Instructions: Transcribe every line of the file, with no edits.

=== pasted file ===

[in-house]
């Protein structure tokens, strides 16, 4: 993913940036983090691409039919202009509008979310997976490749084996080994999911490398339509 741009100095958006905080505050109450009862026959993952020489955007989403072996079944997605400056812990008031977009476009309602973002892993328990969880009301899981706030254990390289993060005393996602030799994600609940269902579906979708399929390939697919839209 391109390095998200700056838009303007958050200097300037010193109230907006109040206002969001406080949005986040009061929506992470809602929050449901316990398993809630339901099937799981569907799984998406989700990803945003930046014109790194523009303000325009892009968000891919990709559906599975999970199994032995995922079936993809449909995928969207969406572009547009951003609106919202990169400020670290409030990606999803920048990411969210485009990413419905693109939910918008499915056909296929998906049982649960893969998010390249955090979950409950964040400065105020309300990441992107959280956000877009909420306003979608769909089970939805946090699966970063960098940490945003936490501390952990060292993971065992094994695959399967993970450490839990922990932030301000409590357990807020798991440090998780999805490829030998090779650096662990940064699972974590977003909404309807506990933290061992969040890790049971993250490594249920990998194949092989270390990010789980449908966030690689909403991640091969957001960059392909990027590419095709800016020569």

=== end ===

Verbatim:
[in-house]
């Protein structure tokens, strides 16, 4: 993913940036983090691409039919202009509008979310997976490749084996080994999911490398339509 741009100095958006905080505050109450009862026959993952020489955007989403072996079944997605400056812990008031977009476009309602973002892993328990969880009301899981706030254990390289993060005393996602030799994600609940269902579906979708399929390939697919839209 391109390095998200700056838009303007958050200097300037010193109230907006109040206002969001406080949005986040009061929506992470809602929050449901316990398993809630339901099937799981569907799984998406989700990803945003930046014109790194523009303000325009892009968000891919990709559906599975999970199994032995995922079936993809449909995928969207969406572009547009951003609106919202990169400020670290409030990606999803920048990411969210485009990413419905693109939910918008499915056909296929998906049982649960893969998010390249955090979950409950964040400065105020309300990441992107959280956000877009909420306003979608769909089970939805946090699966970063960098940490945003936490501390952990060292993971065992094994695959399967993970450490839990922990932030301000409590357990807020798991440090998780999805490829030998090779650096662990940064699972974590977003909404309807506990933290061992969040890790049971993250490594249920990998194949092989270390990010789980449908966030690689909403991640091969957001960059392909990027590419095709800016020569």